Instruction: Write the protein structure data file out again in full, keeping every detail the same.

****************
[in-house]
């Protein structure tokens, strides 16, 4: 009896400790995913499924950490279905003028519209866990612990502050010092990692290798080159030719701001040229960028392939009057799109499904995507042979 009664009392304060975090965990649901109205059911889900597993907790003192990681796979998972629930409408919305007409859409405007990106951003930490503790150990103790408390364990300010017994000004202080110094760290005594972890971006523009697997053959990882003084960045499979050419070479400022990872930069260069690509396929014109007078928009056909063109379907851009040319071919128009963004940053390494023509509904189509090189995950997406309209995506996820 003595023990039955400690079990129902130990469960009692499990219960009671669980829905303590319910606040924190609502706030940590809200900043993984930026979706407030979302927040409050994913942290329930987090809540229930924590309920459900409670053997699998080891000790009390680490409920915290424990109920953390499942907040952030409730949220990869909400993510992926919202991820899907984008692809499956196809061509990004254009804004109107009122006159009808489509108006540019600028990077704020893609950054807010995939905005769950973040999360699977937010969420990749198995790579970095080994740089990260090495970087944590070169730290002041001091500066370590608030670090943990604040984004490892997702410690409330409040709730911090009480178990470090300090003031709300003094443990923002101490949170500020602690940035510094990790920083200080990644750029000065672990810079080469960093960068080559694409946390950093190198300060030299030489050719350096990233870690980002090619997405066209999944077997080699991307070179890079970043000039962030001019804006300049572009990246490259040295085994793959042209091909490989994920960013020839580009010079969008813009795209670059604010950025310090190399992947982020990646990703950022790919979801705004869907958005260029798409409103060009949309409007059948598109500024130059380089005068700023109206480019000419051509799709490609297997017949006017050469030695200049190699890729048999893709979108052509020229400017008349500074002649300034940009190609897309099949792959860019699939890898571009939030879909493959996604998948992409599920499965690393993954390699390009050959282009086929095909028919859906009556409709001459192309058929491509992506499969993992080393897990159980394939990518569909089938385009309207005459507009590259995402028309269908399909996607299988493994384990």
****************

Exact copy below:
[in-house]
């Protein structure tokens, strides 16, 4: 009896400790995913499924950490279905003028519209866990612990502050010092990692290798080159030719701001040229960028392939009057799109499904995507042979 009664009392304060975090965990649901109205059911889900597993907790003192990681796979998972629930409408919305007409859409405007990106951003930490503790150990103790408390364990300010017994000004202080110094760290005594972890971006523009697997053959990882003084960045499979050419070479400022990872930069260069690509396929014109007078928009056909063109379907851009040319071919128009963004940053390494023509509904189509090189995950997406309209995506996820 003595023990039955400690079990129902130990469960009692499990219960009671669980829905303590319910606040924190609502706030940590809200900043993984930026979706407030979302927040409050994913942290329930987090809540229930924590309920459900409670053997699998080891000790009390680490409920915290424990109920953390499942907040952030409730949220990869909400993510992926919202991820899907984008692809499956196809061509990004254009804004109107009122006159009808489509108006540019600028990077704020893609950054807010995939905005769950973040999360699977937010969420990749198995790579970095080994740089990260090495970087944590070169730290002041001091500066370590608030670090943990604040984004490892997702410690409330409040709730911090009480178990470090300090003031709300003094443990923002101490949170500020602690940035510094990790920083200080990644750029000065672990810079080469960093960068080559694409946390950093190198300060030299030489050719350096990233870690980002090619997405066209999944077997080699991307070179890079970043000039962030001019804006300049572009990246490259040295085994793959042209091909490989994920960013020839580009010079969008813009795209670059604010950025310090190399992947982020990646990703950022790919979801705004869907958005260029798409409103060009949309409007059948598109500024130059380089005068700023109206480019000419051509799709490609297997017949006017050469030695200049190699890729048999893709979108052509020229400017008349500074002649300034940009190609897309099949792959860019699939890898571009939030879909493959996604998948992409599920499965690393993954390699390009050959282009086929095909028919859906009556409709001459192309058929491509992506499969993992080393897990159980394939990518569909089938385009309207005459507009590259995402028309269908399909996607299988493994384990």